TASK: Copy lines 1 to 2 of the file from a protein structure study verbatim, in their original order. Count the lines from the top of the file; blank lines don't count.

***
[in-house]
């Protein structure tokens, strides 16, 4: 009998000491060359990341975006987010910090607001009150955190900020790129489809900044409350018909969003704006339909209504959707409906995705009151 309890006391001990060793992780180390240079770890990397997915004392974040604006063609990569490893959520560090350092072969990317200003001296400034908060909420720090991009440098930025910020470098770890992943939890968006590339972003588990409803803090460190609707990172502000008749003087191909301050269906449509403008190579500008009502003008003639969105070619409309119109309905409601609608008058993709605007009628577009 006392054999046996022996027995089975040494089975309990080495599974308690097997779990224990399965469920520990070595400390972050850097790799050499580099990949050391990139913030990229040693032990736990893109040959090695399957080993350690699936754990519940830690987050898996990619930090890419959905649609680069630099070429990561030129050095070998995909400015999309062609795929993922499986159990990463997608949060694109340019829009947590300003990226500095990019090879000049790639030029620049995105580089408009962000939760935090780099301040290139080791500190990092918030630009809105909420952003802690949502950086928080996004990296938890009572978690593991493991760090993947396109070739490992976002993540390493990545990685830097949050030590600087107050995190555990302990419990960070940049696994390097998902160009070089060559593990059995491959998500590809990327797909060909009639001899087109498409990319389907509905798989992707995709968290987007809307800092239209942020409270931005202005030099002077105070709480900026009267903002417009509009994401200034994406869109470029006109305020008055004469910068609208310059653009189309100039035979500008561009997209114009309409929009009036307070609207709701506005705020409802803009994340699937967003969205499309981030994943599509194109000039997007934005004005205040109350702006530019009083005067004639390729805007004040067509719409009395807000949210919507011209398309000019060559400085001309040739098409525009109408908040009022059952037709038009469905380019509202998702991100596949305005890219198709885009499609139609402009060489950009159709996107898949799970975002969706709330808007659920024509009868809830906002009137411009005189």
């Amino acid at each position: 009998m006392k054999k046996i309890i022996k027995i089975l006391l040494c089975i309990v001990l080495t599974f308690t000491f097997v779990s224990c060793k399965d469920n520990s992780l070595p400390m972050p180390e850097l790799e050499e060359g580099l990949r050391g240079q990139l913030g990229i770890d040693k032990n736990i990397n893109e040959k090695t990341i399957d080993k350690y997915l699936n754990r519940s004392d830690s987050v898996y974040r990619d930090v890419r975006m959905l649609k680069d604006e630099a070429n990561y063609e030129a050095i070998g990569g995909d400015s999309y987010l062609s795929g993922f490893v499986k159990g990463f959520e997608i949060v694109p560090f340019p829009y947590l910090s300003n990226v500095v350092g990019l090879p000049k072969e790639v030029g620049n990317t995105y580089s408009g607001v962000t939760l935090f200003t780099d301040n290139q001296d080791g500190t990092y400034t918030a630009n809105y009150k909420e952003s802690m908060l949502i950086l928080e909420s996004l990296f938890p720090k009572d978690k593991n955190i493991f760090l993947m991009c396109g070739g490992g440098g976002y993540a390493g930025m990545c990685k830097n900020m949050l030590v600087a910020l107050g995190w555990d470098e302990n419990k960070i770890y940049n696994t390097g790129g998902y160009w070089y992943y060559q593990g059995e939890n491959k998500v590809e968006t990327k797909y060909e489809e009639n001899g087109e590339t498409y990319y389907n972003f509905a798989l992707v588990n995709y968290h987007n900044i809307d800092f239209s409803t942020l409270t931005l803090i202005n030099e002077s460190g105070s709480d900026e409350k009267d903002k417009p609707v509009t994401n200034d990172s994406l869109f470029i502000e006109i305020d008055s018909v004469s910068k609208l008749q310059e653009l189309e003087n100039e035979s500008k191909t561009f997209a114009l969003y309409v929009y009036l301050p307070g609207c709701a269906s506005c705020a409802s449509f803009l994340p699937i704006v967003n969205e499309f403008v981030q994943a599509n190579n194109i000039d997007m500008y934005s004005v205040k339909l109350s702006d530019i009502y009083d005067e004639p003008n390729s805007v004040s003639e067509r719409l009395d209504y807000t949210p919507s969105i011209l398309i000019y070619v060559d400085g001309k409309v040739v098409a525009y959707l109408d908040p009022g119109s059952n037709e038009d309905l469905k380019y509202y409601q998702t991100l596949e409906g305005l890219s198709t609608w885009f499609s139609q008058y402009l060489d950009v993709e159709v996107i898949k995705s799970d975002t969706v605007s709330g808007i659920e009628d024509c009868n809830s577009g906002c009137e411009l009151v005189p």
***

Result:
[in-house]
């Protein structure tokens, strides 16, 4: 009998000491060359990341975006987010910090607001009150955190900020790129489809900044409350018909969003704006339909209504959707409906995705009151 309890006391001990060793992780180390240079770890990397997915004392974040604006063609990569490893959520560090350092072969990317200003001296400034908060909420720090991009440098930025910020470098770890992943939890968006590339972003588990409803803090460190609707990172502000008749003087191909301050269906449509403008190579500008009502003008003639969105070619409309119109309905409601609608008058993709605007009628577009 006392054999046996022996027995089975040494089975309990080495599974308690097997779990224990399965469920520990070595400390972050850097790799050499580099990949050391990139913030990229040693032990736990893109040959090695399957080993350690699936754990519940830690987050898996990619930090890419959905649609680069630099070429990561030129050095070998995909400015999309062609795929993922499986159990990463997608949060694109340019829009947590300003990226500095990019090879000049790639030029620049995105580089408009962000939760935090780099301040290139080791500190990092918030630009809105909420952003802690949502950086928080996004990296938890009572978690593991493991760090993947396109070739490992976002993540390493990545990685830097949050030590600087107050995190555990302990419990960070940049696994390097998902160009070089060559593990059995491959998500590809990327797909060909009639001899087109498409990319389907509905798989992707995709968290987007809307800092239209942020409270931005202005030099002077105070709480900026009267903002417009509009994401200034994406869109470029006109305020008055004469910068609208310059653009189309100039035979500008561009997209114009309409929009009036307070609207709701506005705020409802803009994340699937967003969205499309981030994943599509194109000039997007934005004005205040109350702006530019009083005067004639390729805007004040067509719409009395807000949210919507011209398309000019060559400085001309040739098409525009109408908040009022059952037709038009469905380019509202998702991100596949305005890219198709885009499609139609402009060489950009159709996107898949799970975002969706709330808007659920024509009868809830906002009137411009005189």